Perry knows the high school coaches in Texas, dating back to his days growing up in Tyler, and recruits East Texas.

“There are a lot of kids with speed out there,” Perry said. “There are some small towns in that area, but if you are willing to get in there and work, you can get some good kids.”

While UNT will depend on some of its younger coaches to lead the way as it puts its class together over the next few months, McCarney doesn’t see any reason he shouldn’t be able to send out his assistants and see each sign at least a couple of the state’s top players.

“We are in the state of Texas,” McCarney said. “If you can’t sign two or three real quality guys, you are not a very good recruiter.”

 

Closing the deal

Chad Davis might be the best example of the type of player UNT has signed and hopes to bring in more often, thanks to its improved circumstances.

The former Fort Bend Bush standout was ranked No. 53 among cornerbacks in the country by ESPN for the class of 2013 and was also rated No. 51 on the Houston Chronicle’s list of the top 100 players in the Houston area.

Texas Tech, UTEP and Utah State all offered Davis a scholarship before he attended one of UNT’s summer camps and committed to the Mean Green because of what the program offers.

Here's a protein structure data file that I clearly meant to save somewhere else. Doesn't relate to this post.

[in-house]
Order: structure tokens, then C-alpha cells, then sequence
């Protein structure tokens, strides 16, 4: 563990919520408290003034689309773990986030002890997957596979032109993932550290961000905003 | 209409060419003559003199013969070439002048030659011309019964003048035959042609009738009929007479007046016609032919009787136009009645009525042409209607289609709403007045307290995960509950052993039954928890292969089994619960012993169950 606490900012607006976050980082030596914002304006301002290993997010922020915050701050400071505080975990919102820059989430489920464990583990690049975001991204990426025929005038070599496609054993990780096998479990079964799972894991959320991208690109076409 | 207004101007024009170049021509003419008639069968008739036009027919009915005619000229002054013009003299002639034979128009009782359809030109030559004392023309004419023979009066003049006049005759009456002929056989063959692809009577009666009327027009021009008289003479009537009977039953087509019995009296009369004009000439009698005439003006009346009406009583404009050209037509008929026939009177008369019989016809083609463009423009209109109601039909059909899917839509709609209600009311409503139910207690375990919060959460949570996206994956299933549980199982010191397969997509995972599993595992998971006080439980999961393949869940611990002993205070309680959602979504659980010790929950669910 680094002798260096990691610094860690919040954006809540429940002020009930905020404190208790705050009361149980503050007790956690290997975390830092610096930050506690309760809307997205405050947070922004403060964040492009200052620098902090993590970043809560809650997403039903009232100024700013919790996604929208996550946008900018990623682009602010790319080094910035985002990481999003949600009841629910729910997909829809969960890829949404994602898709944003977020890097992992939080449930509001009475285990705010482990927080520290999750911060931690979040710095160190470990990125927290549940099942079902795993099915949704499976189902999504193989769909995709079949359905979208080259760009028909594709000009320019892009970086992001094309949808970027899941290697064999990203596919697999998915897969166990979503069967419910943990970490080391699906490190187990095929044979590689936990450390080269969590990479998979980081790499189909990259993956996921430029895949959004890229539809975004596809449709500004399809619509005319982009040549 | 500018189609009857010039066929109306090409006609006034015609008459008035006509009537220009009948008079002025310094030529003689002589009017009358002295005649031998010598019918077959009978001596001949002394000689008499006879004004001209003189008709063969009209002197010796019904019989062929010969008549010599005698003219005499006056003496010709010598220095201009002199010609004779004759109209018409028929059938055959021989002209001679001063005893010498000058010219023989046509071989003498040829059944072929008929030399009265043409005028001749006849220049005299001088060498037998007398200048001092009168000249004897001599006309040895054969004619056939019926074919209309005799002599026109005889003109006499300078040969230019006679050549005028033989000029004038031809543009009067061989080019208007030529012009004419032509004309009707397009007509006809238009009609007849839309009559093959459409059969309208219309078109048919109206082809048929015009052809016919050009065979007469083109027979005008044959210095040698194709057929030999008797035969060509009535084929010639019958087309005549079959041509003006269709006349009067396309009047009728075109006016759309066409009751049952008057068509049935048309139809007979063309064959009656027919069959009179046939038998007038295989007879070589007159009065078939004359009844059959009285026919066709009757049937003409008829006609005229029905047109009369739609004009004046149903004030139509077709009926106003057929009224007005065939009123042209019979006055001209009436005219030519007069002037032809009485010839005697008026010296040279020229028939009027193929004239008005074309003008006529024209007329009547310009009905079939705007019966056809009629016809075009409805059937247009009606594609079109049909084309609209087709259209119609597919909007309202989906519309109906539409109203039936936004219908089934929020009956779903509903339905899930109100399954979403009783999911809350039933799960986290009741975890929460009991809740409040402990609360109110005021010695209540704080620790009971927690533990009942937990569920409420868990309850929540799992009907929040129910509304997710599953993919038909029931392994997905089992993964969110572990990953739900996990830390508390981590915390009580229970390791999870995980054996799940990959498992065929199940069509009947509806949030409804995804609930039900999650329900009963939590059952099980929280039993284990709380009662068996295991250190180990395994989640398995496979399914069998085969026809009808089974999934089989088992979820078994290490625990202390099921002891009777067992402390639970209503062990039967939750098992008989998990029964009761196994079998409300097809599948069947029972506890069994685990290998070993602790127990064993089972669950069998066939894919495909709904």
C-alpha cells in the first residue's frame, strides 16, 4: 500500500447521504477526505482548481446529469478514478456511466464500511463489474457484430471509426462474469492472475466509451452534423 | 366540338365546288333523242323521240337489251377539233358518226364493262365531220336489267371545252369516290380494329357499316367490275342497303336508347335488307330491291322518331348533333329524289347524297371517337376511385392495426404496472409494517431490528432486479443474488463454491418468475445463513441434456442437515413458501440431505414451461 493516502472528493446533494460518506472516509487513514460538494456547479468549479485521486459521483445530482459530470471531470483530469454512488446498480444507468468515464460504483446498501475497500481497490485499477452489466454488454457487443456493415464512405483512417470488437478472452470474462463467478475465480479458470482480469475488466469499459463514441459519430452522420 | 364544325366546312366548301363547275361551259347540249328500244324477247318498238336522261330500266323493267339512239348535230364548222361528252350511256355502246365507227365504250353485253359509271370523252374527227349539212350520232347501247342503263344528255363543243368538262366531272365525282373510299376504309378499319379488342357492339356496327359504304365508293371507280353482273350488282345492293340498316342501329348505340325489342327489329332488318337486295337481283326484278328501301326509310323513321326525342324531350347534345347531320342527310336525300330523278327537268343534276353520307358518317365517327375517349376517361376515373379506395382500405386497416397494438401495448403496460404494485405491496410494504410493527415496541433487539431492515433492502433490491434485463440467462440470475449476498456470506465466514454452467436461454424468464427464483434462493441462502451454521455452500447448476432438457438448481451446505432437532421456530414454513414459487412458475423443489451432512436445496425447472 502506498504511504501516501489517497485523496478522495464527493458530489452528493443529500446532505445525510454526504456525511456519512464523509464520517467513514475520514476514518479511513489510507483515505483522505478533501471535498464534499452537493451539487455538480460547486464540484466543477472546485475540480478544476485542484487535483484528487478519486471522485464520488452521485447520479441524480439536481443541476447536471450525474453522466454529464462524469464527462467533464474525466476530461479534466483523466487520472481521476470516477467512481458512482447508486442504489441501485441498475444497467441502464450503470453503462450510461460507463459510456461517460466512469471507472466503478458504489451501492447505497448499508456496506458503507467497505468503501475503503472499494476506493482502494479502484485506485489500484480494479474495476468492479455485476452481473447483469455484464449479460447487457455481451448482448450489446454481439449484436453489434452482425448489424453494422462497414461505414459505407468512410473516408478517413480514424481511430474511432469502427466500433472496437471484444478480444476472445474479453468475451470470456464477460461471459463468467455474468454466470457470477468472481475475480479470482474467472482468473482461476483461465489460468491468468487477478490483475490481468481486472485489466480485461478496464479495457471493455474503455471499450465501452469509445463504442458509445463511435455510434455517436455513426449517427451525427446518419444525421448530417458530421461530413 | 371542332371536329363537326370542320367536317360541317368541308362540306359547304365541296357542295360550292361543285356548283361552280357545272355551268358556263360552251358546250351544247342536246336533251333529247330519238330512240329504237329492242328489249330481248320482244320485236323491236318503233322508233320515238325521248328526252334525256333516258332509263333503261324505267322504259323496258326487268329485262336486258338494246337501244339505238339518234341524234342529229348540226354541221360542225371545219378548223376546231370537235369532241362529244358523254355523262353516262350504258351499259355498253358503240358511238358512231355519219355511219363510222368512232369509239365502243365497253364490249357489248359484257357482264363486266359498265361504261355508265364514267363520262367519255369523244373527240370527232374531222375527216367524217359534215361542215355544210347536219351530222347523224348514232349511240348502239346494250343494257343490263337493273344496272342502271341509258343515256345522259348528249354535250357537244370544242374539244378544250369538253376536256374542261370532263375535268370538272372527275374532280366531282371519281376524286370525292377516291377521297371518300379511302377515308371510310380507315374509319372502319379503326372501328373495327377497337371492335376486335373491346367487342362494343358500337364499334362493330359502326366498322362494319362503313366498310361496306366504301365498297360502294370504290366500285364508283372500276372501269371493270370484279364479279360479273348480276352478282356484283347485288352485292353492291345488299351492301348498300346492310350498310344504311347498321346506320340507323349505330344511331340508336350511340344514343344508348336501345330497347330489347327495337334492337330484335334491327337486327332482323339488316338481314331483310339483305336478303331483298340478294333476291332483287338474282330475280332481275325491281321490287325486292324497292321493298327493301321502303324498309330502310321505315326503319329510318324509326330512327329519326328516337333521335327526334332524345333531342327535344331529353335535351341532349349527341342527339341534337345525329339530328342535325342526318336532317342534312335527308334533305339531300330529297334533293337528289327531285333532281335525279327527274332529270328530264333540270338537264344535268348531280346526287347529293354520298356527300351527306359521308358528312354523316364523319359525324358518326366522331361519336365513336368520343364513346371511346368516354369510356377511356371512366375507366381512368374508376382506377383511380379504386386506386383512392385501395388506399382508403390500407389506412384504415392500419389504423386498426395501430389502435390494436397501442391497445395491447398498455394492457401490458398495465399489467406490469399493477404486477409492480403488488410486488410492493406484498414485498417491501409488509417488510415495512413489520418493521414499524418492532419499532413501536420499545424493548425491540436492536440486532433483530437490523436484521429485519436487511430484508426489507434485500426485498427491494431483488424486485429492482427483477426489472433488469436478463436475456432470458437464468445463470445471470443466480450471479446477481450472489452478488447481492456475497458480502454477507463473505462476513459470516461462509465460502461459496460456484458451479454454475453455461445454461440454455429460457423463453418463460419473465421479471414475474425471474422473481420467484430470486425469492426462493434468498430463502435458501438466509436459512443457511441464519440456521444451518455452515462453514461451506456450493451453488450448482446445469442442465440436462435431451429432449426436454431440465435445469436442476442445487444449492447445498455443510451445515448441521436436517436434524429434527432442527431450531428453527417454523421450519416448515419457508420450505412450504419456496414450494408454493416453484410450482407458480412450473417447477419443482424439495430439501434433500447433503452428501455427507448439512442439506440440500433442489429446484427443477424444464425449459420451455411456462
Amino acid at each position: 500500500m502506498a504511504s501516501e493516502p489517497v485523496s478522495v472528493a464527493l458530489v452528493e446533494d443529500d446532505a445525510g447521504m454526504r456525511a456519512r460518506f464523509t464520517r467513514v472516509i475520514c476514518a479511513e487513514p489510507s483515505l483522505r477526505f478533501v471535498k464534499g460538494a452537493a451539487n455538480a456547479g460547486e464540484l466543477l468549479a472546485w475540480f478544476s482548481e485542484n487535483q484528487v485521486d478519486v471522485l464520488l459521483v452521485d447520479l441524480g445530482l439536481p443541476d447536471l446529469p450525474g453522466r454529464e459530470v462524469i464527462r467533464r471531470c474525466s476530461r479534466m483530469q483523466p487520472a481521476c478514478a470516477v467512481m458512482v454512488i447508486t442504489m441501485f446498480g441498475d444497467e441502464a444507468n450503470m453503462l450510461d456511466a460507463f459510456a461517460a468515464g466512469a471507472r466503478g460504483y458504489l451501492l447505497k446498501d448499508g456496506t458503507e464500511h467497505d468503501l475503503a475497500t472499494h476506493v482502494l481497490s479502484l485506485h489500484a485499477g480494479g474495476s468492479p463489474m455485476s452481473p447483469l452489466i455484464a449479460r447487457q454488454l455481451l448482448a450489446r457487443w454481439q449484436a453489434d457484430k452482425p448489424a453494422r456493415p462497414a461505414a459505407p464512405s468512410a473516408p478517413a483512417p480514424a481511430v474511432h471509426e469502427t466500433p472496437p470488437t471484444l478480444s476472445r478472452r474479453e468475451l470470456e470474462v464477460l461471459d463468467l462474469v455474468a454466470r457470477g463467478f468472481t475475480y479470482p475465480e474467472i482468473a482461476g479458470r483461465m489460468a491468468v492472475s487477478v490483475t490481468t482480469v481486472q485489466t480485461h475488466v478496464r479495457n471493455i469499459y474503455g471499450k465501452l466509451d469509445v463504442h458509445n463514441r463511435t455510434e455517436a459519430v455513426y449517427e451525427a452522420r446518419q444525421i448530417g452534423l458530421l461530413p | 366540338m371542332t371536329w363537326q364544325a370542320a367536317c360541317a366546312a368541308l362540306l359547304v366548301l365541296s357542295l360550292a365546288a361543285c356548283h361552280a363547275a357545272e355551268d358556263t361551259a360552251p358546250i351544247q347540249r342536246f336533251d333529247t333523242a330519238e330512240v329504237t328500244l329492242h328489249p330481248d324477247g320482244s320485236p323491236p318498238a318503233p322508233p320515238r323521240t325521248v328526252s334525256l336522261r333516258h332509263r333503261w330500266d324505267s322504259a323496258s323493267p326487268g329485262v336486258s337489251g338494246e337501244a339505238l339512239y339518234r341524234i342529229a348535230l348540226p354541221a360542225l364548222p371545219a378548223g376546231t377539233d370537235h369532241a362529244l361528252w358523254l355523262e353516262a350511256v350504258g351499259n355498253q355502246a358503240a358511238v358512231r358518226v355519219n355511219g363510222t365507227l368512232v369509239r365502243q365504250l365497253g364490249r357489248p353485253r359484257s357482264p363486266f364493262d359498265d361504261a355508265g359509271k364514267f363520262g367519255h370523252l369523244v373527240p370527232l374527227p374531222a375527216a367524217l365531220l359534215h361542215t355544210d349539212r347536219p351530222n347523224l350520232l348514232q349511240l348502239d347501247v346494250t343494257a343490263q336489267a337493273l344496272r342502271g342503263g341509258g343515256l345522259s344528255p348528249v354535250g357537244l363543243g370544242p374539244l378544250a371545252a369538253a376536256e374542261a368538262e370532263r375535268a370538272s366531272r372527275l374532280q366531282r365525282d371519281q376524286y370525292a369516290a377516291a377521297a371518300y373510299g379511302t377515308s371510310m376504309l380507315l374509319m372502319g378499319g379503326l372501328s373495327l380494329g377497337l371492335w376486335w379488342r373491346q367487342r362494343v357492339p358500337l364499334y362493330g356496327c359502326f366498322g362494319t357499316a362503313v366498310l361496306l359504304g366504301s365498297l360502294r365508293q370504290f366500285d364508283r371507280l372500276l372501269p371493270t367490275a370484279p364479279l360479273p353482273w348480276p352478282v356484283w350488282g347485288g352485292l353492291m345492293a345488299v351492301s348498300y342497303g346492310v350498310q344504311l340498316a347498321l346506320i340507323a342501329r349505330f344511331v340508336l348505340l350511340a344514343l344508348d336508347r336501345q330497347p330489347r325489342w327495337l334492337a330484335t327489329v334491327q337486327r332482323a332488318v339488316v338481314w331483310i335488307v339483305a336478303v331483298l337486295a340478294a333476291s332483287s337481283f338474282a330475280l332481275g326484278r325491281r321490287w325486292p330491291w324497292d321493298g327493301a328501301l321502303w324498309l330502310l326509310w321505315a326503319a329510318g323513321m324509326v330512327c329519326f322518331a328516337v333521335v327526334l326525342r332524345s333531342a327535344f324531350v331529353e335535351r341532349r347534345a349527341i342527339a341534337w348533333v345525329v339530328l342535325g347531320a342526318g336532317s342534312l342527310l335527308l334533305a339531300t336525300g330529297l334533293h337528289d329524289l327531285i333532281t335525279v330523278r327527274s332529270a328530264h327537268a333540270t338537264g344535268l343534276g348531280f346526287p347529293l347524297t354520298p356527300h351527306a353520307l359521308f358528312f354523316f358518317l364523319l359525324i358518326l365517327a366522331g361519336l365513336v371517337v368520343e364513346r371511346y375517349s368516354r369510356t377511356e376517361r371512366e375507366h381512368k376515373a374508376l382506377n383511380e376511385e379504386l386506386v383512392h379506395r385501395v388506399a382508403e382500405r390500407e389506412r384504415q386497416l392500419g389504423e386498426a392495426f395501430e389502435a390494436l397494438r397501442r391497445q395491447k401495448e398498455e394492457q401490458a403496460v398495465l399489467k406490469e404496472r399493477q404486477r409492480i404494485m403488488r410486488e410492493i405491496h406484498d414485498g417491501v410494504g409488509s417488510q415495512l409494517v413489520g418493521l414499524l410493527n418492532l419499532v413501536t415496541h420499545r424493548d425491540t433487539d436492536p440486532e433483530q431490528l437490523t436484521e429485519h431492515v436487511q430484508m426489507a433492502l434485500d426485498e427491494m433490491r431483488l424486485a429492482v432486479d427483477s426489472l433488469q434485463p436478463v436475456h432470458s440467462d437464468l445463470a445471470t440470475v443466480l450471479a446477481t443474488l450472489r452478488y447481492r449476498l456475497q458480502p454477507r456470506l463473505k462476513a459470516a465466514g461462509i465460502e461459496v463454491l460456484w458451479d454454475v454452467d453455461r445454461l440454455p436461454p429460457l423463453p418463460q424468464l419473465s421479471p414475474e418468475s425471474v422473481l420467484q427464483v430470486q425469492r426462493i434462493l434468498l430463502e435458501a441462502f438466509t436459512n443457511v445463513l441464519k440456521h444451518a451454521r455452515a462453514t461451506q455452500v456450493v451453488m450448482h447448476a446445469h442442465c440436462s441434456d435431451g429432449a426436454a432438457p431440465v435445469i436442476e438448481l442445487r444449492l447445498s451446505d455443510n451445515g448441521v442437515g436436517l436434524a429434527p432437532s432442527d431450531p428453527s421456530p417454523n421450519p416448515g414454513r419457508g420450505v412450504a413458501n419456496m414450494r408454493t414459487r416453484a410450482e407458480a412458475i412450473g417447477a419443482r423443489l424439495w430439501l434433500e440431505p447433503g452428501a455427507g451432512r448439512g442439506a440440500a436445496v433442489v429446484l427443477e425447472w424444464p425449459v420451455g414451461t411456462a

“I really like the campus, the facilities and the coaches,” Davis said when he committed to the program. “I also like that North Texas is going to Conference USA. My family will be able to see me play at close places like Rice.”

Davis also named the opportunity to help turn UNT’s program around as a reason he decided to play for McCarney.

UNT hasn’t won consistently in years, but Davis bought into the Mean Green’s plan to change that and became arguably the top player who signed with the team in the class of 2013.

UNT is hoping more players will follow his lead this summer.

DeSoto teammates Johnavhon Grahm and Shaquel Jackson gave UNT a base from which to build when the duo committed before the beginning of the Mean Green’s summer camp tour.

Both defensive linemen talked about their belief in McCarney and where he is taking the program after committing to the school.